She was the best audience, because she had a laugh that came straight from her soul. I felt like the funniest person on earth when I was with her, because no matter what I said, she would laugh. She had a weird and wonderful sense of humor that quickly bridged the gap between stranger and new best friend with anyone new that crossed her path. Her laugh was contagious and if you were in the same room with her, you wanted to be close to that laugh. Her laugh made you laugh and pretty soon, you'd have a bunch of people standing around laughing, some not even in on the original joke.
Over the past few years, Jodi and I had grown apart a little bit. We had moved out of the neighborhood, our kids played different sports and life was busy. But, even though I didn't see her every day, when I did run into her, she always made me feel like the most important person in the world to her. In fact, when she died I was shocked to read comment after comment on her Facebook page about how she made people feel. Where in the world did she find the time to nurture us all, to make us laugh and listen to our problems, with a completely open heart.
Over the past week, my mind continues to circle back to Jodi and the good times. I think a lot about the early years and trips with our kids to the beach or the pool or the movies...dragging along snacks and diaper bags and everything else. Me, super uptight and Jodi laughing at my rigidness toward parenthood and showing me the ropes on how not to sweat the small stuff. She threw together HUGE end of the school year parties for the kids, chili on Halloween and every year would gather a small audience and make her kids perform a fashion show with their new school clothes. She loved her children so much and along with them, their friends. Jodi was the fun Mom. My heart breaks for her children, as they not only lose a Mom, but really their best friend.
And, while Jodi was the fun Mom, she was also the fun friend. She made parties more fun. She made Super Target more fun. She made life more fun.
Jodi LOVED my fear of animals. She was an animal lover herself and found my fear completely intriguing and hysterical. She loved my reaction when a dog would run toward me or a bird would fly too close to my head (probably not all that close). I would be in the fetal position and Jodi would be next to me, close to peeing her pants because she would be laughing so hard. One night, Jake and I got home from a night out and I walked into our kitchen and my bold ran cold, as a deer was standing on our deck looking in our sliding glass door. Jodi had borrowed the neighbors deer decoy and dragged it through our neighborhood, into our backyard and up to our deck, so that she could scare me senseless. She also borrowed a rather large fake owl and placed it on my front porch. I almost fainted the first time I saw that huge thing sitting on my front porch. I didn't mention the owl to her for a few days and left it there, torturing her on whether I had noticed it or not. And, each time I walked past my front window, I would forget it was there and over and over again, scare myself.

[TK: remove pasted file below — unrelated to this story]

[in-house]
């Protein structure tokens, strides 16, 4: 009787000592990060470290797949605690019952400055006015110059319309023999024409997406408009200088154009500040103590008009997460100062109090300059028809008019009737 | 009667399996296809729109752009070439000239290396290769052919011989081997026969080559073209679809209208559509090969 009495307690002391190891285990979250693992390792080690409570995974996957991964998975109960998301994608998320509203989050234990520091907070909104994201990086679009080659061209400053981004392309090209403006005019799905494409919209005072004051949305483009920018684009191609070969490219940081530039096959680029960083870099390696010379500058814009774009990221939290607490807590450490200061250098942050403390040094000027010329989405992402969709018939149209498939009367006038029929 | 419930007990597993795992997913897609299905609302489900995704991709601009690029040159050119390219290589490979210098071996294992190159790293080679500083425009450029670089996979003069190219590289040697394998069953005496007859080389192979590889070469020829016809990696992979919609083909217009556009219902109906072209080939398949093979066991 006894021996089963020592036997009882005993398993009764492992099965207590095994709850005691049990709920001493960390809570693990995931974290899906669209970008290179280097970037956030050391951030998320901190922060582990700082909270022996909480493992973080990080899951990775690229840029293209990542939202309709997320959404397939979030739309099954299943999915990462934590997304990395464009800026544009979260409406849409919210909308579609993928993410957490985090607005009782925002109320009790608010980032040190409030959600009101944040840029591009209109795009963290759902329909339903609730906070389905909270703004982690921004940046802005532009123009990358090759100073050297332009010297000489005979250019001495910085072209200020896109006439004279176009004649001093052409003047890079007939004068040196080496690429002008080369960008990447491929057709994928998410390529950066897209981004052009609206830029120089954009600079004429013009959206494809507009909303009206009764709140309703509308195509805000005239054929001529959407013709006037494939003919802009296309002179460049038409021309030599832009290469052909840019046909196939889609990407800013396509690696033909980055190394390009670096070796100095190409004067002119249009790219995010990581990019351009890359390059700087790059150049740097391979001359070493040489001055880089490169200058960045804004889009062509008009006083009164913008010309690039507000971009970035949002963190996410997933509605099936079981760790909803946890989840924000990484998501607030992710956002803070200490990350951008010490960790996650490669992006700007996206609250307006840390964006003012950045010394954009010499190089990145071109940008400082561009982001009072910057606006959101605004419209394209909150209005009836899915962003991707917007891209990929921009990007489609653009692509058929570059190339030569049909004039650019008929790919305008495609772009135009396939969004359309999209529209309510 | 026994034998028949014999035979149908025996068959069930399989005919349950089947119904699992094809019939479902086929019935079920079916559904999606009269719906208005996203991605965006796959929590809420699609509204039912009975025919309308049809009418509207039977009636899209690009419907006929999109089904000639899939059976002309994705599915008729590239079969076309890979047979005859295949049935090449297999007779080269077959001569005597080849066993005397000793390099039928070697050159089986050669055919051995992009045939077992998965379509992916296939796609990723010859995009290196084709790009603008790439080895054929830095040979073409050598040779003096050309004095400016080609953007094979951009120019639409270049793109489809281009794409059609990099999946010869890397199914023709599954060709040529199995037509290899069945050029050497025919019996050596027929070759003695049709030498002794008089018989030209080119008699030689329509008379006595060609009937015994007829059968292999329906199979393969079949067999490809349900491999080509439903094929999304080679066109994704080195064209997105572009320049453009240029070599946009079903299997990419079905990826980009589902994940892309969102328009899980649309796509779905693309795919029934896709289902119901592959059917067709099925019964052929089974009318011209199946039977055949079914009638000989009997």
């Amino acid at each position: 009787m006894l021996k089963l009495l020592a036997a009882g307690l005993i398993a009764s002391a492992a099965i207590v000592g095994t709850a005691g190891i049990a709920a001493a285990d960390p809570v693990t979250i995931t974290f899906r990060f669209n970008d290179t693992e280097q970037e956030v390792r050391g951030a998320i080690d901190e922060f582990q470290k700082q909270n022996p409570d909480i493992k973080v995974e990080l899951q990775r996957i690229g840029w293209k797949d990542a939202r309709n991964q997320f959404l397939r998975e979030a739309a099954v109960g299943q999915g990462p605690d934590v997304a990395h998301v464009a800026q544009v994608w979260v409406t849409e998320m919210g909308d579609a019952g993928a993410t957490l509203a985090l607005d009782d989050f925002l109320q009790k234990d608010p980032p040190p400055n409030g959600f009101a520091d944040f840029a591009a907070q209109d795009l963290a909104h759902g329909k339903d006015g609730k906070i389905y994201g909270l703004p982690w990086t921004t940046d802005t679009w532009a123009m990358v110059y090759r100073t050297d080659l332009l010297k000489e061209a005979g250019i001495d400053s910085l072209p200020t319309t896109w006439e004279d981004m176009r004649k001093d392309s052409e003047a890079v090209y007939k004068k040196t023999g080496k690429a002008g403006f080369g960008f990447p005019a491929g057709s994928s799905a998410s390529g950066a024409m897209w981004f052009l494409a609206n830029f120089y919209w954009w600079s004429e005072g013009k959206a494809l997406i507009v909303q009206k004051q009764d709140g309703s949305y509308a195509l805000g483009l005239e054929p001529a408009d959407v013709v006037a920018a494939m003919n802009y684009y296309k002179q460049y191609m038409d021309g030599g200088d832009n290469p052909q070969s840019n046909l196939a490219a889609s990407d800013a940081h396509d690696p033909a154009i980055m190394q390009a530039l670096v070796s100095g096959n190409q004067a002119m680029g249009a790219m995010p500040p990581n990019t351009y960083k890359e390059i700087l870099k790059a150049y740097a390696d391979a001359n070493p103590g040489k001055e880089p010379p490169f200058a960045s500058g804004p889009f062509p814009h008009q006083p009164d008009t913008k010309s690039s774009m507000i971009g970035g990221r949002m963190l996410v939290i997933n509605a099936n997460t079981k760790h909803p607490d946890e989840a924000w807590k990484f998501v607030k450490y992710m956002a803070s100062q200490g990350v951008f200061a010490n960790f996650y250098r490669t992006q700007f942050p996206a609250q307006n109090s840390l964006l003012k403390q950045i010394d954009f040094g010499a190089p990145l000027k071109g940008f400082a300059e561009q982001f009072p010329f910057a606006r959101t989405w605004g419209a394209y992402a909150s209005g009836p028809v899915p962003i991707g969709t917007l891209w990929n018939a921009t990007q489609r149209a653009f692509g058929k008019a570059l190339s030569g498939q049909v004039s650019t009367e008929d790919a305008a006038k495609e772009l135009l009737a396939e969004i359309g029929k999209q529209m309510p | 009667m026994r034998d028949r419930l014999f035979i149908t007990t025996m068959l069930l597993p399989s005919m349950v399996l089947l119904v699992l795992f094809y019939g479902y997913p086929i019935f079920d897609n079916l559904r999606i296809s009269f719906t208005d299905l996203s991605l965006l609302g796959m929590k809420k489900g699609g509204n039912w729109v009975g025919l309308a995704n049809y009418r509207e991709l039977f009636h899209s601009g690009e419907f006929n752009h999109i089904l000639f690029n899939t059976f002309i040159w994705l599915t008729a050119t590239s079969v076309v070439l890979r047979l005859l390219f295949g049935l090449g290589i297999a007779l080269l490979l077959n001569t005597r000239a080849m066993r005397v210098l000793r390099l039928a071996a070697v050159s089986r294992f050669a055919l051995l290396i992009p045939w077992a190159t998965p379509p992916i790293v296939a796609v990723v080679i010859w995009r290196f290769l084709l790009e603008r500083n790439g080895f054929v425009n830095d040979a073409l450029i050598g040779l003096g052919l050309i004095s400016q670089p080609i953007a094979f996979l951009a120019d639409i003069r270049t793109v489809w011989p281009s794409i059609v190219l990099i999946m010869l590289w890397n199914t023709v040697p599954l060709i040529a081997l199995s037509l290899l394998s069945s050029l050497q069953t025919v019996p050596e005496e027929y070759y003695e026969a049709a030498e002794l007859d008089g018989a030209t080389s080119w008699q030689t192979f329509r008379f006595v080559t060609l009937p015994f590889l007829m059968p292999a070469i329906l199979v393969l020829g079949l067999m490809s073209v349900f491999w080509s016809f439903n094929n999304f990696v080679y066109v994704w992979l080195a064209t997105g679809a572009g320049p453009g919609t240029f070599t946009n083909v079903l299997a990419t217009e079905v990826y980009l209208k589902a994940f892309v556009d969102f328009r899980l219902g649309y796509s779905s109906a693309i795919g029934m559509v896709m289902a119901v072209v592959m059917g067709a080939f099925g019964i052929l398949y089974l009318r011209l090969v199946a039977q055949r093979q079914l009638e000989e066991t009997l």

Jodi had a unique ability to reserve judgement. I know it was one of the biggest reasons so many loved her. If you felt bad about yourself, you called Jodi. She made you feel better about yourself and the situation. She never looked down on you and she had a graceful way of building you back up and restoring your sense of self worth.
This week has been interesting thinking about this, as I kept defaulting to "Jodi would want me to..."
Jodi would want me to have another glass of wine. Jodi would want me to eat a sleeve of girl scout cookies. Hell no, Jodi would not want me to fold my laundry right now. That was the best part of Jodi. Whatever you wanted, well, she thought that was just fine. What's the hang up? Life is way too short to be stressed about an oreo cookie.
Over the last few years, whether we were hootin' it up in the dairy aisle at Super Target or if our paths crossed at the occasional neighborhood party, we always parted ways with the promise to get together and share a glass of wine. Just us. And, of course, it never happened.
I have been feeling guilty about that all week. Then yesterday, when I was thinking about her and her life and our inability to go have one glass of wine together, it hit me. Would Jodi want me to feel guilty about that? Ummm...no. Would Jodi want me to tell you about the fake deer on my deck because it would make you laugh? Yes.